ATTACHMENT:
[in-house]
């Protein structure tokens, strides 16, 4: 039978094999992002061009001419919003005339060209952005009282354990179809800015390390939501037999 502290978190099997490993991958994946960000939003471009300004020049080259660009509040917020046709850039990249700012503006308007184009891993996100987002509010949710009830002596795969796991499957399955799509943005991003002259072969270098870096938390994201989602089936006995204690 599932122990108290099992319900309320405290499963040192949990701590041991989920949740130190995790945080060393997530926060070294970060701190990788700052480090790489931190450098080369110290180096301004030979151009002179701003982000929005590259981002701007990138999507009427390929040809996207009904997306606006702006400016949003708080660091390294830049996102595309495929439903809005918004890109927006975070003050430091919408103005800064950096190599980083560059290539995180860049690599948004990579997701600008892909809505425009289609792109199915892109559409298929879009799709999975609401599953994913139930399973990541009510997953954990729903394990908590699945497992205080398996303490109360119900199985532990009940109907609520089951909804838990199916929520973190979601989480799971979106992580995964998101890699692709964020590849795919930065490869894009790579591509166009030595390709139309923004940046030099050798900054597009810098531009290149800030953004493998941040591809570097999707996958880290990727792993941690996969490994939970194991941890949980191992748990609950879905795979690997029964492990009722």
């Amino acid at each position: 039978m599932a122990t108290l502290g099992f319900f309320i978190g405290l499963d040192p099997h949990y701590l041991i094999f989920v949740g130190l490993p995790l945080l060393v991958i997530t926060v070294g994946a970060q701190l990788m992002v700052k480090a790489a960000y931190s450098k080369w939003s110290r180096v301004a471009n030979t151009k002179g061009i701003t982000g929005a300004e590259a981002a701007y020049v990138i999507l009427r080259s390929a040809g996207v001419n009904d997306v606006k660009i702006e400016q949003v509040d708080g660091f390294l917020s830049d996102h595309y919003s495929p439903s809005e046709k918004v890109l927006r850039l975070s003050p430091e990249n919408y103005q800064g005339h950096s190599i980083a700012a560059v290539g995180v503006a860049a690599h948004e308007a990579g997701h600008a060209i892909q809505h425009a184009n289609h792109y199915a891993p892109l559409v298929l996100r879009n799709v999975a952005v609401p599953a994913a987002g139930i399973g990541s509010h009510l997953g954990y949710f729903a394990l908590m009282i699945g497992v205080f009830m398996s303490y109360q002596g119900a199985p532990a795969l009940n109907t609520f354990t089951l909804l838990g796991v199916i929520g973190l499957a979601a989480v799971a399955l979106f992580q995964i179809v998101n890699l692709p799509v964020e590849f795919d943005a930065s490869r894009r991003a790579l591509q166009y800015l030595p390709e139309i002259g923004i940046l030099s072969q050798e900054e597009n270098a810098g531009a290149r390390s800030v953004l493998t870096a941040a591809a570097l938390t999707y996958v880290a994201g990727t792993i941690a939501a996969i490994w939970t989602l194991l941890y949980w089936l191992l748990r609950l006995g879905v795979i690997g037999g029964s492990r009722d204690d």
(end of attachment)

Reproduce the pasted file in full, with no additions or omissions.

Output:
[in-house]
């Protein structure tokens, strides 16, 4: 039978094999992002061009001419919003005339060209952005009282354990179809800015390390939501037999 502290978190099997490993991958994946960000939003471009300004020049080259660009509040917020046709850039990249700012503006308007184009891993996100987002509010949710009830002596795969796991499957399955799509943005991003002259072969270098870096938390994201989602089936006995204690 599932122990108290099992319900309320405290499963040192949990701590041991989920949740130190995790945080060393997530926060070294970060701190990788700052480090790489931190450098080369110290180096301004030979151009002179701003982000929005590259981002701007990138999507009427390929040809996207009904997306606006702006400016949003708080660091390294830049996102595309495929439903809005918004890109927006975070003050430091919408103005800064950096190599980083560059290539995180860049690599948004990579997701600008892909809505425009289609792109199915892109559409298929879009799709999975609401599953994913139930399973990541009510997953954990729903394990908590699945497992205080398996303490109360119900199985532990009940109907609520089951909804838990199916929520973190979601989480799971979106992580995964998101890699692709964020590849795919930065490869894009790579591509166009030595390709139309923004940046030099050798900054597009810098531009290149800030953004493998941040591809570097999707996958880290990727792993941690996969490994939970194991941890949980191992748990609950879905795979690997029964492990009722």
């Amino acid at each position: 039978m599932a122990t108290l502290g099992f319900f309320i978190g405290l499963d040192p099997h949990y701590l041991i094999f989920v949740g130190l490993p995790l945080l060393v991958i997530t926060v070294g994946a970060q701190l990788m992002v700052k480090a790489a960000y931190s450098k080369w939003s110290r180096v301004a471009n030979t151009k002179g061009i701003t982000g929005a300004e590259a981002a701007y020049v990138i999507l009427r080259s390929a040809g996207v001419n009904d997306v606006k660009i702006e400016q949003v509040d708080g660091f390294l917020s830049d996102h595309y919003s495929p439903s809005e046709k918004v890109l927006r850039l975070s003050p430091e990249n919408y103005q800064g005339h950096s190599i980083a700012a560059v290539g995180v503006a860049a690599h948004e308007a990579g997701h600008a060209i892909q809505h425009a184009n289609h792109y199915a891993p892109l559409v298929l996100r879009n799709v999975a952005v609401p599953a994913a987002g139930i399973g990541s509010h009510l997953g954990y949710f729903a394990l908590m009282i699945g497992v205080f009830m398996s303490y109360q002596g119900a199985p532990a795969l009940n109907t609520f354990t089951l909804l838990g796991v199916i929520g973190l499957a979601a989480v799971a399955l979106f992580q995964i179809v998101n890699l692709p799509v964020e590849f795919d943005a930065s490869r894009r991003a790579l591509q166009y800015l030595p390709e139309i002259g923004i940046l030099s072969q050798e900054e597009n270098a810098g531009a290149r390390s800030v953004l493998t870096a941040a591809a570097l938390t999707y996958v880290a994201g990727t792993i941690a939501a996969i490994w939970t989602l194991l941890y949980w089936l191992l748990r609950l006995g879905v795979i690997g037999g029964s492990r009722d204690d």